We have all heard that recognition is immensely important. But why is that, and what purpose does it serve?
First, recognition has a basic conditioning effect – the more you reward certain behaviors, the more likely it is that your employees will repeat them.
But not just that, recognition makes employees feel valued. This increases their engagement and, with it, the results they achieve and the likelihood they will remain with the organization.
Recognition, when it is public, has an effect not only on the employee whom you are recognizing but on everyone else around. It is a great way to set a good example and communicate what good work or behavior is across the team.
When should we provide recognition?
Recognition should be provided for achievements, big and small. Don’t wait for the big 8-month project to end to share your appreciation of your team’s work. Smaller milestones need to be celebrated as well. Otherwise, you might not have a team by the end.
Recognize effort and improvement, not just results. Sometimes the results may not be fully in your employee’s control so learn to recognize the incremental progress and the dedication to the task.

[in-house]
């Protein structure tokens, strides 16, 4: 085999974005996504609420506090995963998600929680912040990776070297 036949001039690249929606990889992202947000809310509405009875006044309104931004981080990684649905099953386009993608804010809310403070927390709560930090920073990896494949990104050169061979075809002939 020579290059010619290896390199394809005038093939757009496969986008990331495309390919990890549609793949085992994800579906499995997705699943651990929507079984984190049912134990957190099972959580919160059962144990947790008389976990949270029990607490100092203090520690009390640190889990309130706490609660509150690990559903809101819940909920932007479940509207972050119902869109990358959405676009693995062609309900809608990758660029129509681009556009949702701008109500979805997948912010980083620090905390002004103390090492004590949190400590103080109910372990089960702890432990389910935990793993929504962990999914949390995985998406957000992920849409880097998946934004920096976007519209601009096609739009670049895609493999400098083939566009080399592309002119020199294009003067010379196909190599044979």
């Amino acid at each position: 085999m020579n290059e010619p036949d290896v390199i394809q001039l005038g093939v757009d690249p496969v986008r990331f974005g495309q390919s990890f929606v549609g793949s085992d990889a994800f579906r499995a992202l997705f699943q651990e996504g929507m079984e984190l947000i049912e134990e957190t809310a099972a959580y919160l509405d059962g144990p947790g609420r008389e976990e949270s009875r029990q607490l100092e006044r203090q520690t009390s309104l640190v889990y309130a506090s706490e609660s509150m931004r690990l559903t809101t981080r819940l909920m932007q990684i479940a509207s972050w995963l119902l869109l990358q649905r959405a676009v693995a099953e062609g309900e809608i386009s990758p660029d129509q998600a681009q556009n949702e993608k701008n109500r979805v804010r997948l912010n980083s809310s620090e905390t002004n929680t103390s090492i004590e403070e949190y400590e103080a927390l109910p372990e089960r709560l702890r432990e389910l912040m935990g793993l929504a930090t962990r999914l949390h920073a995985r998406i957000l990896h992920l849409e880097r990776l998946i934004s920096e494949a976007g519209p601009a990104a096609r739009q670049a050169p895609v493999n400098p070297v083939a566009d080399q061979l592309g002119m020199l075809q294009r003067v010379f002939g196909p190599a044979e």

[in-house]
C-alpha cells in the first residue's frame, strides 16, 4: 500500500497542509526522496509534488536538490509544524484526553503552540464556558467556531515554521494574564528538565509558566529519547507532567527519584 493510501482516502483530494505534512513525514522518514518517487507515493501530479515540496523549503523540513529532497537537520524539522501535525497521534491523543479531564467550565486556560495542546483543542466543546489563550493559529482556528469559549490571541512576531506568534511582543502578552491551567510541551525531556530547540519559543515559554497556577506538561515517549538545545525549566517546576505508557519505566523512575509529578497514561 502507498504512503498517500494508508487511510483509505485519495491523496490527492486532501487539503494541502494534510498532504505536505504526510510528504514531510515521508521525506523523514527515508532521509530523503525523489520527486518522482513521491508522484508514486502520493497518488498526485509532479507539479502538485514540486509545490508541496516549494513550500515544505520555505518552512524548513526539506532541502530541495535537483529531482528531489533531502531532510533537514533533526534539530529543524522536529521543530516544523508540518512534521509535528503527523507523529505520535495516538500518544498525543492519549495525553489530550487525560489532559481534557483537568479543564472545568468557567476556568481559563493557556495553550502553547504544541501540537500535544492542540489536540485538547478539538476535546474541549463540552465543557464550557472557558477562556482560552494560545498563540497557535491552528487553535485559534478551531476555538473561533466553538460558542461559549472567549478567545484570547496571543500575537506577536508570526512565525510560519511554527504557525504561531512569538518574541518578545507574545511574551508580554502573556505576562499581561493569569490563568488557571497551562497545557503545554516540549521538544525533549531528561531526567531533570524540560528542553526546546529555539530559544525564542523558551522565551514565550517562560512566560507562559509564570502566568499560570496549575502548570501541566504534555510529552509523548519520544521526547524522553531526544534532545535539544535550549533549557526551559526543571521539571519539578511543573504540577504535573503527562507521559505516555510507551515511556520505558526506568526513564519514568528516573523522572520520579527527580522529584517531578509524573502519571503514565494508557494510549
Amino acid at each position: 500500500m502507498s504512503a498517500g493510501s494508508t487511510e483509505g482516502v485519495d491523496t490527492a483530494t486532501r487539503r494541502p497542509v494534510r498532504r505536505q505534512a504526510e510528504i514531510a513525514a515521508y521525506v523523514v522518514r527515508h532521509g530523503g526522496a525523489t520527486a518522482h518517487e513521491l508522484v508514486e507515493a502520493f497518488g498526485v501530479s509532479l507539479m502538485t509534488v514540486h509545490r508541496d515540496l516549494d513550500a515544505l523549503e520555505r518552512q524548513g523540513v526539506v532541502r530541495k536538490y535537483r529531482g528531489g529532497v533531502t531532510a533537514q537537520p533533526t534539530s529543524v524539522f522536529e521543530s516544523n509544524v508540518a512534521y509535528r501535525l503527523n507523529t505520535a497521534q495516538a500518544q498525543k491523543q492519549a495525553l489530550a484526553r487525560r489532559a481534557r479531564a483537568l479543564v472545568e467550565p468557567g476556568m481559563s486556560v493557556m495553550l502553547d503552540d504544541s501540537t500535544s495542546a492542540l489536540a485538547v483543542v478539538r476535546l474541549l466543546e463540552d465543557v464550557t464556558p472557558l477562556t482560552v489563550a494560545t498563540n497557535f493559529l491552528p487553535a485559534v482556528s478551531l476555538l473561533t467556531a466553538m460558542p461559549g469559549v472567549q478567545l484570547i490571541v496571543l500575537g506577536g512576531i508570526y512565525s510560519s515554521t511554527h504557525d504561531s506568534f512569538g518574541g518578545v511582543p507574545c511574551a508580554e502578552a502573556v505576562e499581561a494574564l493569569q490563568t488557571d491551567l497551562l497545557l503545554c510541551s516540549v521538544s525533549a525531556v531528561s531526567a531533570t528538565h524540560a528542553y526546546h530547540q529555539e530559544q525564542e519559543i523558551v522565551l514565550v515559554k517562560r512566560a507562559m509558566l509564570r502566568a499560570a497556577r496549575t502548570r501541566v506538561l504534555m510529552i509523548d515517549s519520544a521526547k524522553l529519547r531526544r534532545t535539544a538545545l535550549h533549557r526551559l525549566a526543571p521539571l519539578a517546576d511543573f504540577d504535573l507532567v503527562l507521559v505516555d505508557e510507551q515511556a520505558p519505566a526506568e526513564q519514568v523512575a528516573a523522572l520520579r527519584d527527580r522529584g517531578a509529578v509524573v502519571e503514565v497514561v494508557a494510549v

This is especially important for new hires or people who have assumed new responsibilities. Initially, they may not yet achieve the expected results for the role, but their effort and positive learning trend also need to be recognized.
The timing of the recognition is crucial as well. Try to provide it as close to the accomplishment you want to honor as possible. Belated recognition may do more harm than good as many employees perceive it as disengaging rather than motivating.
You have probably heard the saying “reprimand in private, praise in public.” And public recognition is, by all means, a very effective management tool. But don’t forget to share your appreciation in private as well. One-to-one recognition goes a long way toward building your relationship with your team members.
How should we provide recognition?
Effective recognition is specific. It makes it clear for everyone what the accomplishment or behavior you want to reward and encourage is.
Your praise needs to be genuine too. It always shows when you are just going through the motions when providing recognition. I am sure that you can always find something you truly appreciate in your team’s work, and that’s the thing you need to speak up about.
Recognition does not always need to have a monetary aspect to be effective. But if you are providing a tangible reward, ensure it is appropriate to the accomplishment. Don’t give a Starbucks certificate to someone who transformed an entire business process. But also, do not give a raise to someone who finally managed to show up on time to the team meeting three times in a row.
Who should we give recognition to?
Of course, you should provide recognition to your employees. But don’t forget to give praise to your peers as well.
Peer-to-peer recognition is proven to be a powerful motivator. So creating a culture of recognition where the appreciation and praise go not only top to bottom but also horizontally and (why not) bottom to top will be very beneficial for your organization.
And such a culture is built one “Great job today!” at a time!